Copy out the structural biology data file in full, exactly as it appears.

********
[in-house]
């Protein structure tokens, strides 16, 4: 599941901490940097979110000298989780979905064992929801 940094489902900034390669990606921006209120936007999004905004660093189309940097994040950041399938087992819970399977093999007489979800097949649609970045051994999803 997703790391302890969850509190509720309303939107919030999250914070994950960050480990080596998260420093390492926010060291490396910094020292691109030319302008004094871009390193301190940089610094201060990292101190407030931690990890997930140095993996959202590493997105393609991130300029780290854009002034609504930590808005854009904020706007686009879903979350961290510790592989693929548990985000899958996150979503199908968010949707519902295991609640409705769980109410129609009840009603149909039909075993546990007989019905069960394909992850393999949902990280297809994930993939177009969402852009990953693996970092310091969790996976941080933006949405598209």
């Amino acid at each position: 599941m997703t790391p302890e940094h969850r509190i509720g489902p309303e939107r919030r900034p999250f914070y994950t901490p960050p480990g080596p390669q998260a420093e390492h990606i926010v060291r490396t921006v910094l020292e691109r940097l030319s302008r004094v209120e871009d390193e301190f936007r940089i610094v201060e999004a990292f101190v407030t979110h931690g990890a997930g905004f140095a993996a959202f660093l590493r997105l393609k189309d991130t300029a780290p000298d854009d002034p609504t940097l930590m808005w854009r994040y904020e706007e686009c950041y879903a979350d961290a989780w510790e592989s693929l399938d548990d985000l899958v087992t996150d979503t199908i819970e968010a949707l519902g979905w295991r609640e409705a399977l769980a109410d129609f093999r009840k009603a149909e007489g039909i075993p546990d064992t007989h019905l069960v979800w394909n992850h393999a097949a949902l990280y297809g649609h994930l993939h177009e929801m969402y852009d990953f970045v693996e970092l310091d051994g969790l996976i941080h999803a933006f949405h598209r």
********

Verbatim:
[in-house]
């Protein structure tokens, strides 16, 4: 599941901490940097979110000298989780979905064992929801 940094489902900034390669990606921006209120936007999004905004660093189309940097994040950041399938087992819970399977093999007489979800097949649609970045051994999803 997703790391302890969850509190509720309303939107919030999250914070994950960050480990080596998260420093390492926010060291490396910094020292691109030319302008004094871009390193301190940089610094201060990292101190407030931690990890997930140095993996959202590493997105393609991130300029780290854009002034609504930590808005854009904020706007686009879903979350961290510790592989693929548990985000899958996150979503199908968010949707519902295991609640409705769980109410129609009840009603149909039909075993546990007989019905069960394909992850393999949902990280297809994930993939177009969402852009990953693996970092310091969790996976941080933006949405598209």
């Amino acid at each position: 599941m997703t790391p302890e940094h969850r509190i509720g489902p309303e939107r919030r900034p999250f914070y994950t901490p960050p480990g080596p390669q998260a420093e390492h990606i926010v060291r490396t921006v910094l020292e691109r940097l030319s302008r004094v209120e871009d390193e301190f936007r940089i610094v201060e999004a990292f101190v407030t979110h931690g990890a997930g905004f140095a993996a959202f660093l590493r997105l393609k189309d991130t300029a780290p000298d854009d002034p609504t940097l930590m808005w854009r994040y904020e706007e686009c950041y879903a979350d961290a989780w510790e592989s693929l399938d548990d985000l899958v087992t996150d979503t199908i819970e968010a949707l519902g979905w295991r609640e409705a399977l769980a109410d129609f093999r009840k009603a149909e007489g039909i075993p546990d064992t007989h019905l069960v979800w394909n992850h393999a097949a949902l990280y297809g649609h994930l993939h177009e929801m969402y852009d990953f970045v693996e970092l310091d051994g969790l996976i941080h999803a933006f949405h598209r």